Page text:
Dr Clark ended up issuing the following apology to his local consistory (pastors and elders), which he also posted on Heidelblog.

Soon thereafter, RSS subscribers received this message:

The status of the Heidelblog will be changing very soon. If you operate a blog with links to the HB you will want to remove them.

Along with Pilgrimage to Geneva, we are sorry that this fine catalogue of information about the Reformed Confession — written by an orthodox seminary professor (hard to find these days!) — is gone.  Although we are grateful, we also believe that the Reformed churches have lost a valuable resource.  It is a shame that Dr Clark could not or was not allowed to delete the offending posts and retain the blog as an archive.

In any event, along with his hundreds (probably thousands) of faithful readers around the world, I wish him and his family every blessing.

——————————

UPDATE – September 2012: Heidelblog — back by popular demand!

How did we go from this:

St Mary's Catholic Church Bairnsdale Australia flickrcom

to this?st_peters_boerne_church_20interior-467x538 Houston

The traditional church at the top — St Mary’s in Bairnsdale, Australia — was designed by an Italian artist from Florence.

The new, modern church — St Peter’s in Boerne, Texas, near San Antonio — exhibits the Vatican II style of art.  (Boerne is pronounced ‘Bernie’, by the way.)

Which would you rather attend?  Which would you rather kneel and pray in afterward?  Which makes you think of aspiring to the Kingdom of Heaven?

I remember that at the end of the 1960s many Catholic churches in the US went through a ‘refurbishment’ programme.  We in the pews figured it consisted of structural repair and a new coat of paint. So, we weren’t surprised to see antique statues of St Joseph, St Therese of the Child Jesus and parish patron saints removed. Same for the wrought iron stands with votive candles. They’d be back.  After all, we wouldn’t want them damaged whilst the works were going on.

Wrong!

The refurbished churches had one or two statues and that was it.  The displays of any other saints had mostly disappeared or were some modern confection out of stained wood.  Votive candles were gone for good. Even worse were the new sets of modern Stations of the Cross!  Everyone talked about it, especially parishoners whose families had donated works of art in previous generations.  ‘My family paid for that!’  And we’re talking about immigrant ancestors with blue-collar jobs, not millionaires.  ‘And it’s gone — just disappeared!  The priest didn’t even bother to notify me.  I could have donated it somewhere else.’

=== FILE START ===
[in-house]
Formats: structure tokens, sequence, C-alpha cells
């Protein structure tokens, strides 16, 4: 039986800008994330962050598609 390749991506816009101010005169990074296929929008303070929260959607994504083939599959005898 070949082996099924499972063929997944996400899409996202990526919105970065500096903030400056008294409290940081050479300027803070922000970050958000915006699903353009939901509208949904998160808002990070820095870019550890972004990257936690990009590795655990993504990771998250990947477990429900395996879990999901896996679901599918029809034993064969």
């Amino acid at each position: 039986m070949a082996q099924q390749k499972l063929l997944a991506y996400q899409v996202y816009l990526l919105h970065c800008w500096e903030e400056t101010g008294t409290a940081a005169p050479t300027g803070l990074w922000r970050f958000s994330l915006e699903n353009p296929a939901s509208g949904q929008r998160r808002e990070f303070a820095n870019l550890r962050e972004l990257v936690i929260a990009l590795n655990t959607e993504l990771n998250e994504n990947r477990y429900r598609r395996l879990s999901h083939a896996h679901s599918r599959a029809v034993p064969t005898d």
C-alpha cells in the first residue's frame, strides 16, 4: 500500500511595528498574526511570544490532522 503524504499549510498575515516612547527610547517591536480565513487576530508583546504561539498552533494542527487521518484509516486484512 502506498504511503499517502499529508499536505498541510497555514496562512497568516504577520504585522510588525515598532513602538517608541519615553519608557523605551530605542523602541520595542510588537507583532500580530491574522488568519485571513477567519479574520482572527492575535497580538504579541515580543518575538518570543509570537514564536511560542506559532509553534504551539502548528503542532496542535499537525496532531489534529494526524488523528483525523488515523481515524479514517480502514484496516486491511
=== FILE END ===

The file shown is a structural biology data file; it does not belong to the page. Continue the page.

Perhaps not.  Priests were smugly silent about the refurbishments.  They said very little about them: in fact, nothing.  But, they were all in keeping with Vatican II’s Sacrosanctum Concilium, the Constitution on the Sacred Liturgy, Chapter VII.

Sorry, but I must interject my thoughts on St Peter’s above.  At the same time that the refurbishments were going on, I read an illustrated article in a movie magazine about Anton LaVey, who had a small coterie of followers in Hollywood.  I can’t help but think that Satan worked through the architects of St Peter’s, Boerne.  It looks so much like LaVey’s place.  All they need is a pentagram.  But I digress.

In brief, this is why we have the Catholic churches that we do.  Chapter VII of Sacrosanctum Concilium says:

  • The Church reasserts its ‘right to pass judgment on the arts’ to determine which works of art are ‘suitable’ for sacred use through new ‘decrees’
  • Changes to what acceptable art is have gone on through time, so the Church has ‘admitted changes’ in light of new materials, styles and ornamentation
  • Churches must be suitable for the ‘active participation of the faithful’
  • The number of sacred images must be ‘moderate’, lest other Christians might find them ‘incongruous’ or of ‘doubtful orthodoxy’
  • Priests must seek the opinion of the new diocesan commissions with regard to sacred images in their churches
  • New sacred art academies would be instituted to create images in line with Vatican II
  • Sacred ‘furnishings’ must not be destroyed (and my comment: this is why there is such an online market nowadays for pre-Vatican II art).

So, there you have it.  Keep in mind that St Peter’s, unlike St Mary’s, fosters the ‘You are Christ’ notion.  People look at each other instead of at the altar.  At St Mary’s, you must look at the altar and focus on Our Lord.  What an outmoded idea.

To see and read about Vatican II church transformations in Coffs Harbour, Australia, click here.  This is an excellent compendium.

For more on Vatican II, click here.

Strangely enough, I happened to be thinking about that hit from the 60s prior to reading some of the rants in cyberspace about the mother of Our Lord Jesus Christ.

It seems that we’re all pretty much ecumenical and happy until her name is mentioned, then, watch out!

The notionally ‘fair-minded, tolerant’ person has a go at the Catholic over his ‘Mariolatry’.  Ping!  Sparks fly, commenters get banned, threads get pulled and site moderators get a flurry of comments.  Many of these are derogatory towards Catholics.